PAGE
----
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BMW Group invests in Jetti Resources; catalytic leaching process for copper extraction from unexploited ores

Through its venture capital fund BMW i Ventures, the BMW Group has taken a stake in Colorado-based Jetti Resources. Founded in 2014, Jetti Resources has developed a pioneering process for copper extraction that utilizes previously unused ore from existing copper mines. BMW’s goal is to foster responsible and resource-conserving copper extraction to address rising demand in a more sustainable way.


As copper is a vital raw material to produce electric drivetrains in EVs, demand is forecasted to grow substantially in the coming years. As early as 2030, at least half of BMW Group’s global sales will consist of fully electric vehicles.


Jetti Resources has developed a catalytic leaching technology that enables the extraction of copper from previously unexploited ores. Around 70% of the world’s copper resources are bound up in those primary sulfide ores. Material, previously stored in dumps and considered waste, can now be tapped into with this new form of resource-conserving extraction.

Leaching for copper extraction generally works by dripping a dilute acid solution through piles of ore to create an environment in which rock-eating and iron-oxidizing microbes (known as lithotrophs and ferroxidants) can naturally break down and oxidize the ore. The resulting copper-rich solution is then processed to produce high purity copper cathodes.

However, the leaching described above has been limited to just oxide and secondary sulfide ore types and hasn’t worked on more prevalent primary sulfide ores due to the effect of an inhibitory layer (the “passivation layer”) that forms on the surface of the mineral preventing leaching from occurring effectively.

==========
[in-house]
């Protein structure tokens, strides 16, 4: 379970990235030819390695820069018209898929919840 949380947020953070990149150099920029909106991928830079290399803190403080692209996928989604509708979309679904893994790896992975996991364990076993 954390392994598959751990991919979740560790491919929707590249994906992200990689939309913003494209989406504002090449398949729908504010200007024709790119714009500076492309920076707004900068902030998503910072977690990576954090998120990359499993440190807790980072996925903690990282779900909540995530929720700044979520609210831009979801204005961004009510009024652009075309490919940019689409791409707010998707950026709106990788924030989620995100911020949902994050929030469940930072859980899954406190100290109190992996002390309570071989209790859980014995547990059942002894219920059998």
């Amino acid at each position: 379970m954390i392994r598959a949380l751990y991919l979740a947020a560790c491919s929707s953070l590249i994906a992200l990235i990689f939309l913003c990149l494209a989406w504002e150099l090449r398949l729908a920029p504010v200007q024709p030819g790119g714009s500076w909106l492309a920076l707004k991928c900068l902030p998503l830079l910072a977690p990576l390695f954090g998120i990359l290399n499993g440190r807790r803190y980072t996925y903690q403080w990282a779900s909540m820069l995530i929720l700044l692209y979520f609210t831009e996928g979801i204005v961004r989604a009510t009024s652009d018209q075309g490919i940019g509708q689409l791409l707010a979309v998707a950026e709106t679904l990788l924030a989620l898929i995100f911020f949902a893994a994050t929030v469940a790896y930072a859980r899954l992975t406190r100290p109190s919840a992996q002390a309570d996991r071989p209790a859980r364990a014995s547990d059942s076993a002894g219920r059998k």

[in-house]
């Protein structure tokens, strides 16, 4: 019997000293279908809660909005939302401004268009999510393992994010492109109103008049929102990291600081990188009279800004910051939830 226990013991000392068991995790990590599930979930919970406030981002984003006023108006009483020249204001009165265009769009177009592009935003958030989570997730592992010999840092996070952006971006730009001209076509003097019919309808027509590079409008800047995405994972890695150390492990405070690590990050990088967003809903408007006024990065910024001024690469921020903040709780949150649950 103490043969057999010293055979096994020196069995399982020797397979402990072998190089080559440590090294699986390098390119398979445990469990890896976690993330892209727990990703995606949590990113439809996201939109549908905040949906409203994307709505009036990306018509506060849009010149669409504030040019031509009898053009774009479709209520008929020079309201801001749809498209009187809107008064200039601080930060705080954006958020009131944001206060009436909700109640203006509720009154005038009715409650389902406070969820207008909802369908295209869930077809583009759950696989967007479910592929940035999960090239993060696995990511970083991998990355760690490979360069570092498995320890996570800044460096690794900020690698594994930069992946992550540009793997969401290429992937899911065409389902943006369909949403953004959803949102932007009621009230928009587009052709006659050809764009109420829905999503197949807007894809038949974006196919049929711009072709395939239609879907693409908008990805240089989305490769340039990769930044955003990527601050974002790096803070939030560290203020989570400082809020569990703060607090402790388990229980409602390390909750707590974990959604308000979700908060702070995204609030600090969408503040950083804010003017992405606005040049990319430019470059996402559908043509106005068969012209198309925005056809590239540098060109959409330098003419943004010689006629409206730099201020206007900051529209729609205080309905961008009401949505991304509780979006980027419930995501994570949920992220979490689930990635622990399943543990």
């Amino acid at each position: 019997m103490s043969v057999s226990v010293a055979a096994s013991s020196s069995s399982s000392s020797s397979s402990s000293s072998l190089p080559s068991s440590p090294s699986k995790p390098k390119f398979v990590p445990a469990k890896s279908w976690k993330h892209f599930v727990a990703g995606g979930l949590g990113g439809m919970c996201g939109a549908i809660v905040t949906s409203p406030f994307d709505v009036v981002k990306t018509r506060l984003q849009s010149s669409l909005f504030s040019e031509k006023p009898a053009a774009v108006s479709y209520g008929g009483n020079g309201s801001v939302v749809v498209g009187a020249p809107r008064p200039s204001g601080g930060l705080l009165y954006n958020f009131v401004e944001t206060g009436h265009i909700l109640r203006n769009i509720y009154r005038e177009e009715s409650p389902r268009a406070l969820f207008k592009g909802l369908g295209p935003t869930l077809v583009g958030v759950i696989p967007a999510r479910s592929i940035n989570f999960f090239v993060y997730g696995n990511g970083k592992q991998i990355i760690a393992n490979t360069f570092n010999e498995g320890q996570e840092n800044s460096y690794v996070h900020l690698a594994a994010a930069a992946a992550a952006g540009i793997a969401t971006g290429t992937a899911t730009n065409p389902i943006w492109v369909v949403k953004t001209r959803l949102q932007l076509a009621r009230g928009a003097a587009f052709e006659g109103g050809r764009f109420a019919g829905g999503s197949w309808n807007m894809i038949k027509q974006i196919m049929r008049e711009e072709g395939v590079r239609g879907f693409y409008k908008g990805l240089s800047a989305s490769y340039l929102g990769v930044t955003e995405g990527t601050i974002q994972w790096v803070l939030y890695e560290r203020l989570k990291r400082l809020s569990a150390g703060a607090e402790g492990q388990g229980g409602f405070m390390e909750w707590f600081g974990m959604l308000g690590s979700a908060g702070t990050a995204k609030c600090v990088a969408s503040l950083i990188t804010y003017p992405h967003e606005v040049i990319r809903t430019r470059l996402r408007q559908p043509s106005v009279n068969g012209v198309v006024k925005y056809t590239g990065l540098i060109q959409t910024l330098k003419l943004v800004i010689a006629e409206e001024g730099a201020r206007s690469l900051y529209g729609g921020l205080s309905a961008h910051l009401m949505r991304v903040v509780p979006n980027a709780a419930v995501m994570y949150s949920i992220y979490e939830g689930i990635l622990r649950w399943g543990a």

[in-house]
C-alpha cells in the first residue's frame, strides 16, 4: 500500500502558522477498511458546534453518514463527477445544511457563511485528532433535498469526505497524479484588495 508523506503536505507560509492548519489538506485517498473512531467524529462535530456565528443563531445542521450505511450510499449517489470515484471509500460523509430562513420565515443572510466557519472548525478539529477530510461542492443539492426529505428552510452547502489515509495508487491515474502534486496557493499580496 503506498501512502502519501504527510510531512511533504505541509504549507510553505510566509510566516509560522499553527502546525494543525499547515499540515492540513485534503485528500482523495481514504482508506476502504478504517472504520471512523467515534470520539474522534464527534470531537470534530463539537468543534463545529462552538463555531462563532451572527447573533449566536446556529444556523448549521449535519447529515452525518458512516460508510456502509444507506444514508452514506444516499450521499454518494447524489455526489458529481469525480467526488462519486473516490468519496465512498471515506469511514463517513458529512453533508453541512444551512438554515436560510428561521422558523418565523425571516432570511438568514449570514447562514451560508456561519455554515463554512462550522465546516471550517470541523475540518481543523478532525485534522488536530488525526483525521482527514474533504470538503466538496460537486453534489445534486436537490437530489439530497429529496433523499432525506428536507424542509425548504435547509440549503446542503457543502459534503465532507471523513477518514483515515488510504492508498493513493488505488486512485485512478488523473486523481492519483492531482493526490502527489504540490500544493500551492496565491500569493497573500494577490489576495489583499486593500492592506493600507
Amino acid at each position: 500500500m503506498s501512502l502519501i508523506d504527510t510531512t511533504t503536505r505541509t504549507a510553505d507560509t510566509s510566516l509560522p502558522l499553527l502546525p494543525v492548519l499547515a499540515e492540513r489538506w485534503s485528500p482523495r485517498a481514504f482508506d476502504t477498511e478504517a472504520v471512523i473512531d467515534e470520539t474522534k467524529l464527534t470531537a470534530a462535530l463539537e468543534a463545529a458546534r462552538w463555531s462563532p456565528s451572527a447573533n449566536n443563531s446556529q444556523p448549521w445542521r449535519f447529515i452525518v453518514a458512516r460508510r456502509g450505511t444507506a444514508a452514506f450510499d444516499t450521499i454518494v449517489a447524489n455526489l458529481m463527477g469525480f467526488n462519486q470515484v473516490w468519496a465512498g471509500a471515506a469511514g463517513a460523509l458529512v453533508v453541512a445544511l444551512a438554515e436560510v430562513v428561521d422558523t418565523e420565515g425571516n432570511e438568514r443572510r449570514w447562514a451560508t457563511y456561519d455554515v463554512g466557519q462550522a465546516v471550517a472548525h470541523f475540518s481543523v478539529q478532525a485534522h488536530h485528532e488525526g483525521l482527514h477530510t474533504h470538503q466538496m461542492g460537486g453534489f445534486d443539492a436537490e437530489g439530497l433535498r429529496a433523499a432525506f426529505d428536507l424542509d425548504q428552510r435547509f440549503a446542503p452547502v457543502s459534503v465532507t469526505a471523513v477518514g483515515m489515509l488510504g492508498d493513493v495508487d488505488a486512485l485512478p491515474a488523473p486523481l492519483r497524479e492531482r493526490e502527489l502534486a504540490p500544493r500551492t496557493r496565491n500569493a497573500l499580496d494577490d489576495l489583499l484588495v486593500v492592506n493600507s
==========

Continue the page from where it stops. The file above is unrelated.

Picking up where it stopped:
Jetti’s novel technology works by breaking through the passivation layer effect, allowing the oxidation of the ore and thereby generate economic yields of copper. Earlier this year, Jetti and the University of British Columbia (UBC) published the research that underpins Jetti’s technology in a paper in Acta Materialia.

In the study, Jetti’s team used electrochemical analysis to discover that chalcopyrite is an n-type semiconductor in an accumulation state, not in a depletion state as has been commonly assumed to date. Jetti’s researchers demonstrated how during oxidative leaching, such as bioleach or chloride leach processes, a copper rich surface forms on the surface of the chalcopyrite. This rich product layer is a p-type semiconductor.

Careful analysis of the data allowed the scientists to discover that, as leaching progresses, the n-type semiconductor chalcopyrite surface and the p-type semiconductor of the product layer form a p- n junction diode which hinders the electrochemical leaching process as it blocks the transfer of electrons. This novel understanding of the passivation layer demonstrates Jetti’s unmatched expertise in the science behind copper leaching.


Ren et al.

This process enables the recovery of previously trapped copper resources, thus significantly increasing the output and lifespan of existing copper production facilities. This way, copper extraction becomes substantially more efficient and reduces its environmental impact.

Jetti Resources’ method allows copper mines to use heap leaching on these ores, which causes around 40% fewer CO2 emissions compared to traditional raw material extraction and uses only approximately 50% of the water. The technology is already being deployed to great success at industrial scale. Jetti Resources plans to push ahead with global expansion together with its partners.


  • Zihe Ren, Chihwei Chao, Prashanth Krishnamoorthy, Edouard Asselin, David G. Dixon, Nelson Mora (2022) “The overlooked mechanism of chalcopyrite passivation,” Acta Materialia doi: 10.1016/j.actamat.2022.118111


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